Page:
The Island takes place on an ageless 800 acre duck hunting club on the Illinois River, land where the Illini Indian Confederation dominated for centuries before the white man came to North America. One can feel their presence. Hank Edson owns the island and it’s more than a playground for this Chicago contractor, it’s built with his sweat and dreams, the very essence of Hank’s powerful life.
But the island comes with its own legacy, the old time market hunter and local redneck, Gart Haggard. Not a young man, Gart’s life-long reputation is that of an outlaw poacher, hot-headed and dangerous one moment, soft-spoken and generous the next. In his unsettled mind, the island is his by some strange birthright and the only way to achieve his goal is to drive Hank off this land. Fire is and always has been his weapon.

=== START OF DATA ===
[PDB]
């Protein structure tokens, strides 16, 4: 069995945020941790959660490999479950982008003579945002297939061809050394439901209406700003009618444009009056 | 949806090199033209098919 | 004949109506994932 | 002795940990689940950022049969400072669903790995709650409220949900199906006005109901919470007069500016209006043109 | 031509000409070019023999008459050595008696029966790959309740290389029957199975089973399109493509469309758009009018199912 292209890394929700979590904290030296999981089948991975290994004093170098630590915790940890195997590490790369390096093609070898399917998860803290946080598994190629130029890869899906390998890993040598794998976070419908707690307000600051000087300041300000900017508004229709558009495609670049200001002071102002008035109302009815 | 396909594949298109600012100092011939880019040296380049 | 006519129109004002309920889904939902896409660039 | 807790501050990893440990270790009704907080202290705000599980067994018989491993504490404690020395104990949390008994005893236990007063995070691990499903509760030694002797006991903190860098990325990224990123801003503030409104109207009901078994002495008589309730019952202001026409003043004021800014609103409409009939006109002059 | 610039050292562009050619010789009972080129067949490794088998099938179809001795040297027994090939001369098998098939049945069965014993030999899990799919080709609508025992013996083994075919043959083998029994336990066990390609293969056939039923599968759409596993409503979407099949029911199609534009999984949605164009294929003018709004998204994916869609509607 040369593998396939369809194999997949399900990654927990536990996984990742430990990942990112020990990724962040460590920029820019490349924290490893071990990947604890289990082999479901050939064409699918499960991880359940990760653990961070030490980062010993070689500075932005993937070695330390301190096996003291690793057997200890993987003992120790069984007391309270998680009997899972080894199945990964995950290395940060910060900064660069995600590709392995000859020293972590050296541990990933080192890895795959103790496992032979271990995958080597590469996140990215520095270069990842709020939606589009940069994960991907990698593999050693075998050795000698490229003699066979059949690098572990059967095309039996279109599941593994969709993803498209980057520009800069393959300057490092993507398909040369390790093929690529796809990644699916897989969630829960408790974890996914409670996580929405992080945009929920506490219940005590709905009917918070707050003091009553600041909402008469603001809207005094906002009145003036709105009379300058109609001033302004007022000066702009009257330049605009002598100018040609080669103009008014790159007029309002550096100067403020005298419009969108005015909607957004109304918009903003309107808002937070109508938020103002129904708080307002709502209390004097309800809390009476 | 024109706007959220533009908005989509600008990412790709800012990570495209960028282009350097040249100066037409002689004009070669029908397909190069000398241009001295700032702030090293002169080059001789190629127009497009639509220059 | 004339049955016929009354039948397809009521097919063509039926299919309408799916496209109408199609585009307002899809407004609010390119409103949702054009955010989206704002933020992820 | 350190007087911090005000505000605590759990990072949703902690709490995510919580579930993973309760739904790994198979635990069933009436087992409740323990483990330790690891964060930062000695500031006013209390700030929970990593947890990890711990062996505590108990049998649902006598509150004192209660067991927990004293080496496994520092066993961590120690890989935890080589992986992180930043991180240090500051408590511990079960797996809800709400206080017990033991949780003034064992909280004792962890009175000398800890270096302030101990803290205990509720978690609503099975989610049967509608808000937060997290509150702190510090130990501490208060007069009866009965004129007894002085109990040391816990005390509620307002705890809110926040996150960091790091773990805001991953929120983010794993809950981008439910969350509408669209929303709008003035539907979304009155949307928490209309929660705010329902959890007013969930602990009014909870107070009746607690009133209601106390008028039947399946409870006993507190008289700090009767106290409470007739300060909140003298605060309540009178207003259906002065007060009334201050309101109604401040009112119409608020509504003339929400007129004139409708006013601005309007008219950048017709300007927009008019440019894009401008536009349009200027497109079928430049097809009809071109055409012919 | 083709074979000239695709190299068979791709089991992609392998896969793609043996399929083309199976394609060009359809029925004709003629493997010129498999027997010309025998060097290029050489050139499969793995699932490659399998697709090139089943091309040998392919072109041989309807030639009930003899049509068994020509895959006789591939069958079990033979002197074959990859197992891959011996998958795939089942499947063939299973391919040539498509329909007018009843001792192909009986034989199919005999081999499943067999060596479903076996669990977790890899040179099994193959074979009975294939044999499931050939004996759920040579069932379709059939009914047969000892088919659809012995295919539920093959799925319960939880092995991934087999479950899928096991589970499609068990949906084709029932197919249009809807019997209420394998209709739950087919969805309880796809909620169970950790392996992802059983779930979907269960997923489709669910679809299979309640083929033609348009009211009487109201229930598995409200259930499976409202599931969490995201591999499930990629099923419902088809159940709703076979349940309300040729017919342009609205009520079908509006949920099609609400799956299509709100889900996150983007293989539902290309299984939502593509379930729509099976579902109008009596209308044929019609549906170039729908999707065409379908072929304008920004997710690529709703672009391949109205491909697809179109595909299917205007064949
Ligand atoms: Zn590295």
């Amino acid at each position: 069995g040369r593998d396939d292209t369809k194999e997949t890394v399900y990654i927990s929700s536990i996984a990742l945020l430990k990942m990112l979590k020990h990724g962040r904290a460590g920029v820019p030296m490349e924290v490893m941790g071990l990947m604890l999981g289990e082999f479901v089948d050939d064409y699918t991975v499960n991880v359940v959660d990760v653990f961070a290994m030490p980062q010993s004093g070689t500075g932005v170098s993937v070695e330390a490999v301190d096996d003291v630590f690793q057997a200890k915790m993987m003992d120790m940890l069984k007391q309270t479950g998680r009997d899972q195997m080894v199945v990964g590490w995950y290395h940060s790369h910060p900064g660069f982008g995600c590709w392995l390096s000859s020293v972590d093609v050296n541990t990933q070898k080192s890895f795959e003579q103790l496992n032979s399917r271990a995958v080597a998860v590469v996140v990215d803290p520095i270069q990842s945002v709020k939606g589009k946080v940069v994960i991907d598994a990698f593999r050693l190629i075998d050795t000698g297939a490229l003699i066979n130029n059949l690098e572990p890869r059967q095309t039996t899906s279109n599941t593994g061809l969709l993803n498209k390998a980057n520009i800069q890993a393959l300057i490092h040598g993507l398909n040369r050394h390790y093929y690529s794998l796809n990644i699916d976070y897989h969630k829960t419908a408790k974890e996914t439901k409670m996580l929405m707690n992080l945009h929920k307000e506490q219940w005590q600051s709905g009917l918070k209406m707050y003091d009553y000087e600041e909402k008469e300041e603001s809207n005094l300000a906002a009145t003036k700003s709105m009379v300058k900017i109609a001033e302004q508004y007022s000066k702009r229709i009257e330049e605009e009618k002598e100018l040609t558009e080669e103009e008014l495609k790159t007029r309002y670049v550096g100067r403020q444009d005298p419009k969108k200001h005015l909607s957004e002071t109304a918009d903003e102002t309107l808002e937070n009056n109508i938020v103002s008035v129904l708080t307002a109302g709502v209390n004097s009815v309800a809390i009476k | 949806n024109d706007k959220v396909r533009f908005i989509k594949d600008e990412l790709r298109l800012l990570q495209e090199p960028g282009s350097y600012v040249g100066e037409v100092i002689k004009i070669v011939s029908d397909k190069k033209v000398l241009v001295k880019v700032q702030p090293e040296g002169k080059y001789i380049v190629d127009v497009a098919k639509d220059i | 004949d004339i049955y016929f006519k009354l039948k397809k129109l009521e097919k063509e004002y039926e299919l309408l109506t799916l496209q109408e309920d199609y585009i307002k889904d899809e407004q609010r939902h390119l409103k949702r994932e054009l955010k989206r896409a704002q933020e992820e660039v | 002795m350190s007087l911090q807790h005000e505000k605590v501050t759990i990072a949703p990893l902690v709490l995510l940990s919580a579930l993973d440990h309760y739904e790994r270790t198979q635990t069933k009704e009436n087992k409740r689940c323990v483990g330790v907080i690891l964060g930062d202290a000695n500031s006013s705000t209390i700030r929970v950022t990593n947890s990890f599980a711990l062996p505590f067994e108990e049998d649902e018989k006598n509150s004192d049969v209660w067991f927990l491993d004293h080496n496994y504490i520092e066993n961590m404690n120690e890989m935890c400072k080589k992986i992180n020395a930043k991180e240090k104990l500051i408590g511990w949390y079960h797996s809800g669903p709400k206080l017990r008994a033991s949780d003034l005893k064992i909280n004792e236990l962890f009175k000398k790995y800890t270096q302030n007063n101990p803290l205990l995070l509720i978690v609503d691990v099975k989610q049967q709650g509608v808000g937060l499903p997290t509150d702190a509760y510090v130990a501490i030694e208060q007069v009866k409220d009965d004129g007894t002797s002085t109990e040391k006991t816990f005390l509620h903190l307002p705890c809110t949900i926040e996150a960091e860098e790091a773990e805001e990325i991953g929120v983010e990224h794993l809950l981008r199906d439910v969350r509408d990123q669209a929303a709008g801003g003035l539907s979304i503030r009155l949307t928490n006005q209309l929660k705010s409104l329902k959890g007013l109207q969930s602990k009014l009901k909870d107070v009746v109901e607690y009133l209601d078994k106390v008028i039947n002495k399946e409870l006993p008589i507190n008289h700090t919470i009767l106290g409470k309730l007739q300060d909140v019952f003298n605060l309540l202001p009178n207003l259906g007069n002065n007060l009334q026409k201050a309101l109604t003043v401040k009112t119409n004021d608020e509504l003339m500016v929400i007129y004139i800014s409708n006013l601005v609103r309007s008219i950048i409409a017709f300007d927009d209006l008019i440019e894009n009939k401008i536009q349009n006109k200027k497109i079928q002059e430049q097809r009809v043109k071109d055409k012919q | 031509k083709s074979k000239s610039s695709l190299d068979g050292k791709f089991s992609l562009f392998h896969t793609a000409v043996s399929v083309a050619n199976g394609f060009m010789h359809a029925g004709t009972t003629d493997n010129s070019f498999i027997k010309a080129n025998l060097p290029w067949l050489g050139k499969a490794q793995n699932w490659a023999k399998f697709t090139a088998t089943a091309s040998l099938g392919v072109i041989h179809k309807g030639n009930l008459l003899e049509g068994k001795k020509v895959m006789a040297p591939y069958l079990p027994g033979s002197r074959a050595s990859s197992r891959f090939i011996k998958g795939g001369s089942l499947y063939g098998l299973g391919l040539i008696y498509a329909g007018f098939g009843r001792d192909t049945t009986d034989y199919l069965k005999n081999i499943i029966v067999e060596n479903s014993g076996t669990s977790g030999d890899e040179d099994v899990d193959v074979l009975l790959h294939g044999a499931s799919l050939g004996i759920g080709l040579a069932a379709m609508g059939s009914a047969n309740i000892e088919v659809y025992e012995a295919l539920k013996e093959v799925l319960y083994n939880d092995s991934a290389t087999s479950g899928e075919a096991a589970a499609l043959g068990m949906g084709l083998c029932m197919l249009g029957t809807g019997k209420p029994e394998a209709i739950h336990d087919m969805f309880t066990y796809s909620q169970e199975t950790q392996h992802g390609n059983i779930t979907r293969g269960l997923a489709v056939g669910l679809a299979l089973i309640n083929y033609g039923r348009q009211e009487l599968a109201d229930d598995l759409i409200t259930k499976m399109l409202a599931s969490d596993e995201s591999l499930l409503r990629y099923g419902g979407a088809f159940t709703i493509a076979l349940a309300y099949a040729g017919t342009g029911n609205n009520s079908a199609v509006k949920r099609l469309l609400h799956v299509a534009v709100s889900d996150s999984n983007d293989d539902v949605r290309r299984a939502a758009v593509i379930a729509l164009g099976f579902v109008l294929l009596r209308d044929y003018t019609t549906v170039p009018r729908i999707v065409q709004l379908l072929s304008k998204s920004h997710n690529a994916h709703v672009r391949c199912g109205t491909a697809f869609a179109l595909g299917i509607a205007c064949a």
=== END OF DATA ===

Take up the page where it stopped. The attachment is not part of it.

A chilling story of two men in deadly conflict, the one honorable and immovable, the other arrogant and unstoppable, their confrontation growing as slowly and inexorably as Spanish moss. Hank is not a man to be driven off anything, particularly this ancient and mystic land that’s so much a part of his soul. And thus the story unfolds.
Set in a last best place where hunting ducks is inseparable from the character of the land, anyone who has sat out a cold, wet morning in a duck blind will be drawn to The Island.